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Overview There are many selection operators (or methods) for evolutionary algorithms. These selection methods differ in the way they evaluate the individuals given their fitness or how they compute their fitness in the first place. Some selection operators select individuals deterministically, while others select them stochastically, which can prevent ...


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There are multiple ways to interpret those steps. The most common standard approaches are select two parents and produce two offspring; repeat until child population is the same size as parent population, and let the children replace their parents unconditionally (generational GA) same as the above, but allow a few parents to live on instead of a few ...


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As originally conceived in James Baker's 1989 paper Reducing bias and inefficiency in the selection algorithm, Stochastic Universal Sampling accepts a population containing $N$ individuals, and a number of parents to sample, denoted $n$. Assuming fitness values are normalized so that they sum up to $N$, at each step, a new pointer is placed a step equal in ...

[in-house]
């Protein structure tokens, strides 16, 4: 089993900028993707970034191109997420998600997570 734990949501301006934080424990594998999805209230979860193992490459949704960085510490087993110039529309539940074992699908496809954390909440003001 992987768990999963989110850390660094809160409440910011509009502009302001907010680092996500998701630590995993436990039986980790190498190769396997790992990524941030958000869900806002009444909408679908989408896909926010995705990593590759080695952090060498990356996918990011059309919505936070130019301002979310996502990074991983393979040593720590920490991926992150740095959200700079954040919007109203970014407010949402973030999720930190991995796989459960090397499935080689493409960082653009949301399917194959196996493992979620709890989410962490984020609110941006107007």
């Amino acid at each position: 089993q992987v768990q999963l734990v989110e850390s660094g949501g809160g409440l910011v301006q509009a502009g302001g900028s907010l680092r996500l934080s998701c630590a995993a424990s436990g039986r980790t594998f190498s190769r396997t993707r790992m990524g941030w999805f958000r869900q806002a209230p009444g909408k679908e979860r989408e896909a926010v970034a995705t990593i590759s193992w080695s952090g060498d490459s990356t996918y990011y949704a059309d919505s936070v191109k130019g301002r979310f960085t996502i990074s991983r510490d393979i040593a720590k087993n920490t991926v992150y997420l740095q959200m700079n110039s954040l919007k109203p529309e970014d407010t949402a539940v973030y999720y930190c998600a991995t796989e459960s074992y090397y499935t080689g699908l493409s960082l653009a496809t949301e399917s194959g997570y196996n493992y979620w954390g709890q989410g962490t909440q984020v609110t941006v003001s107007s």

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Yes, you select the same individual multiple times, according to the distribution of fitness values. Typically, you have at least as many offspring as parents, so if you didn't replace parents in the pool to be potentially selected again, you'd just have every parent being selected once, which defeats the purpose of selection. You want fitter parents to be ...


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It is not true that the number of solutions necessarily decreases during the selection phase (if by solutions you mean the number of individuals in the population). The number of solutions is usually constant, i.e., you can start with $N$ individuals, then, every iteration (or generation), you can e.g. select two individuals from the population (typically, ...


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First of all, for a lot of realistic problems, the fitness function evaluation is usually orders of magnitude greater in complexity than the rest of the genetic algorithm. This is not always true, but often is true (e.g. imagine trying to optimise a simulation where you need to execute the simulation completely to obtain the fitness). So optimising the GA ...


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This is a more complex question than it might initially seem. A genetic algorithm models a biological process,namely population genetics. No biological population evolves to a single cloned individual, a process in genetic algorithms referred to as premature convergence where the population converges to a single non optimal, though possibly locally optimal, ...


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